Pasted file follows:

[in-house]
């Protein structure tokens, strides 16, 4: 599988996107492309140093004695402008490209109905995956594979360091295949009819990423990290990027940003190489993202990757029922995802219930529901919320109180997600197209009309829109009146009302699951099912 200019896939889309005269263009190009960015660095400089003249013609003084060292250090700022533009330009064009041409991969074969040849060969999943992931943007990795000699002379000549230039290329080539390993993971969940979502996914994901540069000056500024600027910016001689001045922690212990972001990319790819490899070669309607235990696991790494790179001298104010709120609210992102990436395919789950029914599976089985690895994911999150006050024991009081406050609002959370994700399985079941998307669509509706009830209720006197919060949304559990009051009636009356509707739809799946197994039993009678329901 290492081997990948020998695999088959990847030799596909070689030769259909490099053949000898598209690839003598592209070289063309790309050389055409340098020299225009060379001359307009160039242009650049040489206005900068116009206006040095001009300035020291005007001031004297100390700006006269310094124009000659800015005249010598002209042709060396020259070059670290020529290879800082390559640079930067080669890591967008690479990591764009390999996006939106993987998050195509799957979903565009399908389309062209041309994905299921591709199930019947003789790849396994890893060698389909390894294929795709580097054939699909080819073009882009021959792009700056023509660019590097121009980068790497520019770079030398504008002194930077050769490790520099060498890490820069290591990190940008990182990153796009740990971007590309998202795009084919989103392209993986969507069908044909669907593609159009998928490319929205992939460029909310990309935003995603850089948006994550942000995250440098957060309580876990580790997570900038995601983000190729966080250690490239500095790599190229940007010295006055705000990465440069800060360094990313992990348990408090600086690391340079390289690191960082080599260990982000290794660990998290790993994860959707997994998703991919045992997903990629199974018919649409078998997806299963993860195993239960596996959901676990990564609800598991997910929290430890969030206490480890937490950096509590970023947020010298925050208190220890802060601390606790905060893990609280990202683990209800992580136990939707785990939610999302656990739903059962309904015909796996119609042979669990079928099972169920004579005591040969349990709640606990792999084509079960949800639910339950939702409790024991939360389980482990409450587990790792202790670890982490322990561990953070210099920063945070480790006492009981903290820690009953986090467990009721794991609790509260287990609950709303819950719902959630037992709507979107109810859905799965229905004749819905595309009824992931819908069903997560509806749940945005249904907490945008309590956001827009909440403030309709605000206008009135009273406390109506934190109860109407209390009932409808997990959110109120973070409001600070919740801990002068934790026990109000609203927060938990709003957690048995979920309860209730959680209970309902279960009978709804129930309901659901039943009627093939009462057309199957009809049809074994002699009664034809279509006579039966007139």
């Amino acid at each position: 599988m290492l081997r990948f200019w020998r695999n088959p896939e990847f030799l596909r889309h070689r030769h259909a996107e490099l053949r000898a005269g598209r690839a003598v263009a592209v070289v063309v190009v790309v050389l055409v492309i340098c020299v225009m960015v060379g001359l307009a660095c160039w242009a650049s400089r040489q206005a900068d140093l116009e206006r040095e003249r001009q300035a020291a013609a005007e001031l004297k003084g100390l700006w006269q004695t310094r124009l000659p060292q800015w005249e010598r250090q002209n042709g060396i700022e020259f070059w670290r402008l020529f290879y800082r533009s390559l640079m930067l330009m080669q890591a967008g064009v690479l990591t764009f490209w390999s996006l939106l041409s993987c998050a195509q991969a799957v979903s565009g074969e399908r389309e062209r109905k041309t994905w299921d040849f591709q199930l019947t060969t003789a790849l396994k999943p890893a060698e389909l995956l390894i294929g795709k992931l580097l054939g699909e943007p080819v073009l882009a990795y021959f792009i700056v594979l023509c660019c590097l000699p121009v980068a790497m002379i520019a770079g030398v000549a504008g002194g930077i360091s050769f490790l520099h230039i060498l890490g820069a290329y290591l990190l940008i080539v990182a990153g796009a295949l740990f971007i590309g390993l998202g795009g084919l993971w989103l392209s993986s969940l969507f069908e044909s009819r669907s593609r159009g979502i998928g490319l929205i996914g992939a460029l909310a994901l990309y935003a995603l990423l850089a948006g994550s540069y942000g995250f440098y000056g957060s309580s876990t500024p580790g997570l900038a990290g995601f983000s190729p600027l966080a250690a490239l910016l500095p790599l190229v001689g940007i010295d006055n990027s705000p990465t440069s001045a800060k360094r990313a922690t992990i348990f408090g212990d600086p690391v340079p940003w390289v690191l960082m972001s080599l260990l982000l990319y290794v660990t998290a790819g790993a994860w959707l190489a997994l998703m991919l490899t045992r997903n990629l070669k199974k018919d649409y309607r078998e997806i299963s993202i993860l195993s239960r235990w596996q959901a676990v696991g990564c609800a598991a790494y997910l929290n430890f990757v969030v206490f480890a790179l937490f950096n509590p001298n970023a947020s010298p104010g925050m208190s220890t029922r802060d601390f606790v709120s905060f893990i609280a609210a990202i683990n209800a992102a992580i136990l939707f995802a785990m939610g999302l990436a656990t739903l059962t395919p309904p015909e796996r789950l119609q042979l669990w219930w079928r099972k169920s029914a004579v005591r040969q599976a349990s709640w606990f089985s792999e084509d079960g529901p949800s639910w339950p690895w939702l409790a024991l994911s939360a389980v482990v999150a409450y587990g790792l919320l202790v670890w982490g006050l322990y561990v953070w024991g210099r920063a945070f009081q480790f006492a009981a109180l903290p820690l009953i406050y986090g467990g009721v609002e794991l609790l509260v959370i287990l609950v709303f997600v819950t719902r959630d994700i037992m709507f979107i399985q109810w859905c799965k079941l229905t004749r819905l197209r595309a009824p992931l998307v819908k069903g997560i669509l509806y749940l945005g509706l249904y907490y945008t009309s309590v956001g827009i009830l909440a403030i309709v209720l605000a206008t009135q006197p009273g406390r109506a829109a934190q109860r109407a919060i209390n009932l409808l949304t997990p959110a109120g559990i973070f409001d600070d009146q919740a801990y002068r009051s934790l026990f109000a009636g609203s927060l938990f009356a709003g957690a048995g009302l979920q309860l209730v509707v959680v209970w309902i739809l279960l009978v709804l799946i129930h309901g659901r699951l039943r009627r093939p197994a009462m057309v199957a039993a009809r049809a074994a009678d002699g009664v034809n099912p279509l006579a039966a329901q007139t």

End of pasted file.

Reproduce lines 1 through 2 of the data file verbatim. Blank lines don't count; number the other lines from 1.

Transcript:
[in-house]
């Protein structure tokens, strides 16, 4: 599988996107492309140093004695402008490209109905995956594979360091295949009819990423990290990027940003190489993202990757029922995802219930529901919320109180997600197209009309829109009146009302699951099912 200019896939889309005269263009190009960015660095400089003249013609003084060292250090700022533009330009064009041409991969074969040849060969999943992931943007990795000699002379000549230039290329080539390993993971969940979502996914994901540069000056500024600027910016001689001045922690212990972001990319790819490899070669309607235990696991790494790179001298104010709120609210992102990436395919789950029914599976089985690895994911999150006050024991009081406050609002959370994700399985079941998307669509509706009830209720006197919060949304559990009051009636009356509707739809799946197994039993009678329901 290492081997990948020998695999088959990847030799596909070689030769259909490099053949000898598209690839003598592209070289063309790309050389055409340098020299225009060379001359307009160039242009650049040489206005900068116009206006040095001009300035020291005007001031004297100390700006006269310094124009000659800015005249010598002209042709060396020259070059670290020529290879800082390559640079930067080669890591967008690479990591764009390999996006939106993987998050195509799957979903565009399908389309062209041309994905299921591709199930019947003789790849396994890893060698389909390894294929795709580097054939699909080819073009882009021959792009700056023509660019590097121009980068790497520019770079030398504008002194930077050769490790520099060498890490820069290591990190940008990182990153796009740990971007590309998202795009084919989103392209993986969507069908044909669907593609159009998928490319929205992939460029909310990309935003995603850089948006994550942000995250440098957060309580876990580790997570900038995601983000190729966080250690490239500095790599190229940007010295006055705000990465440069800060360094990313992990348990408090600086690391340079390289690191960082080599260990982000290794660990998290790993994860959707997994998703991919045992997903990629199974018919649409078998997806299963993860195993239960596996959901676990990564609800598991997910929290430890969030206490480890937490950096509590970023947020010298925050208190220890802060601390606790905060893990609280990202683990209800992580136990939707785990939610999302656990739903059962309904015909796996119609042979669990079928099972169920004579005591040969349990709640606990792999084509079960949800639910339950939702409790024991939360389980482990409450587990790792202790670890982490322990561990953070210099920063945070480790006492009981903290820690009953986090467990009721794991609790509260287990609950709303819950719902959630037992709507979107109810859905799965229905004749819905595309009824992931819908069903997560509806749940945005249904907490945008309590956001827009909440403030309709605000206008009135009273406390109506934190109860109407209390009932409808997990959110109120973070409001600070919740801990002068934790026990109000609203927060938990709003957690048995979920309860209730959680209970309902279960009978709804129930309901659901039943009627093939009462057309199957009809049809074994002699009664034809279509006579039966007139």